Fanti’s no-hitter came at the expense of two of the Yankees’ top hitting prospects, outfielders Blake Rutherford (who has since been traded to the White Sox) and Estevan Florial, both of whom are left-handed hitters and did not like what they saw from the southpaw on Monday. Florial, who represented Haiti on the World Team at this month’s MLB Futures Game, is a physically imposing, athletic kid with a big, furious swing who is loading his hands a little deep and creating some length, which might explain his high strikeout rate this year. He punched out in all three at-bats against Fanti, twice swinging on breaking balls and once looking on a fastball that was probably high. Rutherford was also 0-for-3 but had better at-bats. His approach is very simple and quiet, but he’s opening his front hip and rolling his front foot over, which produced a bunch of foul balls and a groundout to second. The one time he kept his front side closed, he lined out to left.

    1. Wow, that’s fantastic! Thanks v1. That may be the most promising thing (other than the part about Moniak) that I’ve read about Phillies prospects in awhile.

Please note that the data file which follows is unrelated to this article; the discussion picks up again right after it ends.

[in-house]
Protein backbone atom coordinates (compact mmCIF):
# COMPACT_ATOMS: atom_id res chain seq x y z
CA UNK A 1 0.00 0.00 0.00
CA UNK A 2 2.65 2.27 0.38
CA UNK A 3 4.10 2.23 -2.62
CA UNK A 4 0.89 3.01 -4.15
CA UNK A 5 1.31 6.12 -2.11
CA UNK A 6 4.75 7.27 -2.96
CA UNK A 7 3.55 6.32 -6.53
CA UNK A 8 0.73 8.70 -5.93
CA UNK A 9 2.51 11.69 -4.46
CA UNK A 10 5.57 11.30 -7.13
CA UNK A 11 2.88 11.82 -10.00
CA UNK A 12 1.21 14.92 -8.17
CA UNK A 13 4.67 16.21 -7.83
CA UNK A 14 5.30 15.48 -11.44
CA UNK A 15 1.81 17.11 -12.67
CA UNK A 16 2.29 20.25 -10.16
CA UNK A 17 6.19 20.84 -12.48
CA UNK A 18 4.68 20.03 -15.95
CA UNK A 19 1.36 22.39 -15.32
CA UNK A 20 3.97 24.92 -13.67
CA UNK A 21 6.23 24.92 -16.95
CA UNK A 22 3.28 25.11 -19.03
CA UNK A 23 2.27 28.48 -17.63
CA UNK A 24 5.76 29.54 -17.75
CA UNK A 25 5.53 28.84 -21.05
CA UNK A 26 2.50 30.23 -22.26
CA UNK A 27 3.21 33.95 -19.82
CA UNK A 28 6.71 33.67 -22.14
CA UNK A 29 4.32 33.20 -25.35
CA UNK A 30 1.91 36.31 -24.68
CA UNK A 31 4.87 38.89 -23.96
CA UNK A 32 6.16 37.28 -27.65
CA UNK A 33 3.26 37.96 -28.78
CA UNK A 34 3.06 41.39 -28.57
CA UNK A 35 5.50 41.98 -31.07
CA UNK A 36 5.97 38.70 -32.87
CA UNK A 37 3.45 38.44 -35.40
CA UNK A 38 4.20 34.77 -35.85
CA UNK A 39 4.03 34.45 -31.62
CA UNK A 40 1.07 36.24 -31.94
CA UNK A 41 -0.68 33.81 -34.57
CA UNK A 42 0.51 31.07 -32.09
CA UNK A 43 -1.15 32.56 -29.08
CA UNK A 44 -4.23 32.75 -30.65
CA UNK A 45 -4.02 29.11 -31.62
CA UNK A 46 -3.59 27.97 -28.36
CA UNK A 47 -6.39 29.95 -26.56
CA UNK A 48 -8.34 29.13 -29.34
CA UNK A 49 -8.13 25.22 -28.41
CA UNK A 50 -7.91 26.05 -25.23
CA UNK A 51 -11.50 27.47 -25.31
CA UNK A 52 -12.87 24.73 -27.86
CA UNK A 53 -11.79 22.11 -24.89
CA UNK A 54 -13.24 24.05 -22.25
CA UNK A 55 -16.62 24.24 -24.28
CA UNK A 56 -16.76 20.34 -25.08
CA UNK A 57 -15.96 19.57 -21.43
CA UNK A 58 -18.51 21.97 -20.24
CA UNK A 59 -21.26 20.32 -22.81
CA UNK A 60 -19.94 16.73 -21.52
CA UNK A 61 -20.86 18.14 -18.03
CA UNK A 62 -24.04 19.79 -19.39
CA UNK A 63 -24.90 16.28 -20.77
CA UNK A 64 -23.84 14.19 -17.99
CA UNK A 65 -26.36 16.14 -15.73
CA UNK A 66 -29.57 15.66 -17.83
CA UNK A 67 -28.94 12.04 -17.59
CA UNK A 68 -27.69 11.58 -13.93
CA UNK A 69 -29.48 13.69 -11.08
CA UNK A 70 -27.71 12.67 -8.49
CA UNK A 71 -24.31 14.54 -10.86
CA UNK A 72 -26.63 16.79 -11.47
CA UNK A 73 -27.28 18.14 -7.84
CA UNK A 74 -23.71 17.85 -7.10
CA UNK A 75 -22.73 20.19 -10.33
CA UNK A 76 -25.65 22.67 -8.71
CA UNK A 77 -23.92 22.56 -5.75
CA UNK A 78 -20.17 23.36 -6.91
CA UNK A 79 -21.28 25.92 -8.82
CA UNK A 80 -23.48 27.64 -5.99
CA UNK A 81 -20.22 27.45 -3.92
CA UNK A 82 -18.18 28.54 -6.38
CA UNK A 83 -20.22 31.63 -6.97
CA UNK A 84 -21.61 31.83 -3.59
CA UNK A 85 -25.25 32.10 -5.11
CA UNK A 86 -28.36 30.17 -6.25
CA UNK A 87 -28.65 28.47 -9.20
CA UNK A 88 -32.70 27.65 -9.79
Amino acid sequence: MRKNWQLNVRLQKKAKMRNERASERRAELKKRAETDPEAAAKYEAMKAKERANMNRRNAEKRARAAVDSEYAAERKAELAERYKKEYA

2. Thanks for that,
      I wonder if they try to change Moniaks swing a little, I wonder if ol Charlie saw those things when he went to have a look at him before he was drafted

    1. Great article. This stood out to me: “in the last three seasons, from Low-A Lakewood to High-A Clearwater to Reading, Tocci is slashing .291/.343/.374.” Those are his age 19, 20, and 21 seasons. That’s good.

    2. Tocci will be in the 40-man this year – Phils or other team. I think the Phils will protect him. Tocci’s glove is MLB ready and he can be a good 4th OF (pinch hit and defensive replacement) if another team snatched him via Rule V.

      1. I agree , I think Perk and Stassi get left off the list, neither of them will get picked and if they do no great loss in their production vs anybody else I would venture to say

  7. I think Ranger Suarez has been in the radar for most of us although the lack of scouting reports and his pitching velocity in the past years is not catching attention despite of the very good statistical results.

    Ranger’s has career WHIP, 0.94 and 1.7 BB/9 which shows good control of his pitches and has a decent 8.3 K/9. If Jim’s velocity report is accurate and Ranger can keep his velocity consistently in most, if not all, of his game, then he is worthy of having a closer look.

    However, I will withhold assigning a #2/#3 ceiling until I can see a grade of his pitches and a decent 3rd pitch. So far, Ranger is working on a FB-SL combo that carried him in the low minors (a potential floor of high end reliever). Being a LH and soon to be a 22 yo, I want to see Ranger develop at least an average CU to continue to be a viable starter.